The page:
Bail refers to the temporary release of an accused person awaiting trial. A Canadian charged with an offence has the right to bail. Canadian Charter of Rights and Freedoms guarantees this right. In case of a less serious offence, the police may release the accused without the need for bail. If you have been charged with a crime of serious nature or when the police aren’t of the opinion that you should be released, you have the right to a bail hearing.
The bail hearing
When it comes to criminal law, your rights may differ depending on the jurisdiction you have been charged in. This is why it’s important to consult an experienced criminal lawyer to know your rights. During a bail hearing, the Crown will come up with the arguments emphasizing why you shouldn’t get bail. The criminal record of the accused, testimony by witnesses and the details of allegations can play a decisive role in this regard. It’s dependant on how well your criminal lawyer defends you against the accusations brought forth against you, which will determine the outcome of your bail hearing.
The bail hearing process doesn’t determine whether the allegations are true or not, it determines whether or not the accused should be released temporarily into the community, and what will be the terms and conditions if bail is granted.
The final decision about your release is made by the Justice of the Peace. The Crown prosecutor and your lawyer are given the opportunity to speak. In some cases, both parties can agree that the accused should get bail. Again, it depends on the nature of the crime. No matter your situation, a good lawyer can help you in many ways and it’s advisable to get a dependable legal presentation whether you need bail or need someone to effectively defend your case.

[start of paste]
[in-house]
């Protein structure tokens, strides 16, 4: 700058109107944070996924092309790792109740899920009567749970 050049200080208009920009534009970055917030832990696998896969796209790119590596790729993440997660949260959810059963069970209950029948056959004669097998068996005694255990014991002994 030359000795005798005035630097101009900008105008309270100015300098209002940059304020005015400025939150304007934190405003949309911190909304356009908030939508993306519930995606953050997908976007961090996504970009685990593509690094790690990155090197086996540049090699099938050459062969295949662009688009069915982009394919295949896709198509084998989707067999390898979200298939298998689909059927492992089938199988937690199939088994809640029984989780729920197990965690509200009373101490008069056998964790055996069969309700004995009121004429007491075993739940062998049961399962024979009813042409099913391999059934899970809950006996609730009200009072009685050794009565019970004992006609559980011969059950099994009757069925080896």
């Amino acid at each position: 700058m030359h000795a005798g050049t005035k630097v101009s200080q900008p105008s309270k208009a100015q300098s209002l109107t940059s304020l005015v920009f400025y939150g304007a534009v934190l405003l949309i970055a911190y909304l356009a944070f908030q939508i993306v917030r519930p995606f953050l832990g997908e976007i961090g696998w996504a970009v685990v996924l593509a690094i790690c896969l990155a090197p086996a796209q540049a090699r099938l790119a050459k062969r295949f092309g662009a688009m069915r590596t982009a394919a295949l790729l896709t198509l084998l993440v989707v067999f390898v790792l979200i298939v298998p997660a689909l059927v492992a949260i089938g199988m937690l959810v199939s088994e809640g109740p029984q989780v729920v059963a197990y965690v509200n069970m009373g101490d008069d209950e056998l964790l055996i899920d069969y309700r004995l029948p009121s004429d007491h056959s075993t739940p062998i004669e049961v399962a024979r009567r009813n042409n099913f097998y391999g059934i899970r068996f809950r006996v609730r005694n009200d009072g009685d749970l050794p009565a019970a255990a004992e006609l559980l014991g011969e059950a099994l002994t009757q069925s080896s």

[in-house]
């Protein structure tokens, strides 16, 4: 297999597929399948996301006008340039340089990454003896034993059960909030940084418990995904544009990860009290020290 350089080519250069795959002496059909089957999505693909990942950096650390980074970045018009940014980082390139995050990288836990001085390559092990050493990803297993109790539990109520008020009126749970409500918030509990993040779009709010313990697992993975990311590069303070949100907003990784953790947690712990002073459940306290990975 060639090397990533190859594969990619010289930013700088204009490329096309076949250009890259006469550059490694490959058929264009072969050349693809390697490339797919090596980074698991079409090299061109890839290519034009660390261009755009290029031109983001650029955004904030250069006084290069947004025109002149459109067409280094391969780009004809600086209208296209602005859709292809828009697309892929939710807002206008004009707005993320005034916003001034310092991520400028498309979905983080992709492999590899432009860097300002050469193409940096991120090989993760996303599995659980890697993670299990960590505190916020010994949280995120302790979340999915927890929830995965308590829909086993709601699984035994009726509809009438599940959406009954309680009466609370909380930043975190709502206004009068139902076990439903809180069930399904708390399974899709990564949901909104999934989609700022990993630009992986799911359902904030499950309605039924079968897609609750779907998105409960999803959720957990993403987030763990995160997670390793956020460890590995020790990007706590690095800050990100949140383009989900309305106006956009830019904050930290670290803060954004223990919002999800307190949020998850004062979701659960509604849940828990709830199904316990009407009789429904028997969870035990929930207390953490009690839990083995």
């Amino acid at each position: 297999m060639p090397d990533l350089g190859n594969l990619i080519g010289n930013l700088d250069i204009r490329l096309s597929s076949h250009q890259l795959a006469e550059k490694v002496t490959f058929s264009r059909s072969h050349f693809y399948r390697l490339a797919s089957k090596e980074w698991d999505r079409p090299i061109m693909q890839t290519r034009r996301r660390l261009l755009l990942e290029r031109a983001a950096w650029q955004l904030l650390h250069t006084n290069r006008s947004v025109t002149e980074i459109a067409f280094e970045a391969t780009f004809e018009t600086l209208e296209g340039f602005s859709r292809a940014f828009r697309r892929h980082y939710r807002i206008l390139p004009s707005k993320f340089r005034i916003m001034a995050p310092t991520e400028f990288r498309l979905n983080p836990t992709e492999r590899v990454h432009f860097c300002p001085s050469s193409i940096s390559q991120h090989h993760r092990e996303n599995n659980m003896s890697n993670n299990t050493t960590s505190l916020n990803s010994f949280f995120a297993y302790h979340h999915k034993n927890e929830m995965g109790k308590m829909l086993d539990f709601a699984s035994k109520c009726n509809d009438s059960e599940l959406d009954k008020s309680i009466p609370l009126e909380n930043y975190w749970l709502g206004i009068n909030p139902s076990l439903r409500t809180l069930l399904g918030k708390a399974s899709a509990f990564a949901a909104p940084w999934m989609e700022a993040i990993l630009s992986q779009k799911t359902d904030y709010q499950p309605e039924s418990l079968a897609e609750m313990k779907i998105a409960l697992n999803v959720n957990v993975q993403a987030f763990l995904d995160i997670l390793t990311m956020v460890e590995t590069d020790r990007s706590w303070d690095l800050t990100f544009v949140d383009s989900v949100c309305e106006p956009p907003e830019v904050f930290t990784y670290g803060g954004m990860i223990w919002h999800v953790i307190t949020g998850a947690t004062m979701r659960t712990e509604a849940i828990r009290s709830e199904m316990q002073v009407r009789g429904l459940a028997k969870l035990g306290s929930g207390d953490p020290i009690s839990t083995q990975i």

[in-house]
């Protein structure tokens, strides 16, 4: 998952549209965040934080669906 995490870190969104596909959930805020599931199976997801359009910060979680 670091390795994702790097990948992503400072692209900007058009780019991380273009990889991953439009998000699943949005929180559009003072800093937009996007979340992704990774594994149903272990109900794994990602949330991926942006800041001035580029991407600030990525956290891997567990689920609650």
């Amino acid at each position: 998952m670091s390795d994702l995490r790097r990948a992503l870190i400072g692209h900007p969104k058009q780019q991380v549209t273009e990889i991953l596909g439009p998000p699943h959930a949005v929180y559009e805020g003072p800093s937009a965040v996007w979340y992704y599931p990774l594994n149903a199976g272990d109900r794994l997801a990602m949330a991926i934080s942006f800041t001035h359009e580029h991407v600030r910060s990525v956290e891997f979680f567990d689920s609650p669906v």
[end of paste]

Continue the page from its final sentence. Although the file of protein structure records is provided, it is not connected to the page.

The role of Justice of the Peace
Public safety, future court appearances, and other considerations help the Justice of the Peace to grant or reject bail. If your lawyer can successfully convey that you will appear in your future court appearances and that there will be no public safety concerns, you’re likely to get bail. The release of the accused is followed by the next court date to appear and some other conditions. When you get bail, you must follow the conditions set by the court while waiting for your trial. If you fail to fulfill the terms and conditions of your bail, you may be charged with additional offences which will further worsen your situation.
You can be released on “cash” or “no cash” bail. In case of cash bail, you will be posting money upfront in order to be released. You’ll get this money back if you follow everything mentioned in the release conditions. On the other hand, breaching your bail conditions will get you in more trouble. It is also possible to get bail with a surety, which means someone in your community promises to supervise you.
It’s important that you preserve your rights, be it bail or the right to legal assistance in case you’re facing criminal charges. If you’re in Alberta, talk to Slaferek Law, a competent team of Edmonton’s criminal defence lawyers. Contact us for more information!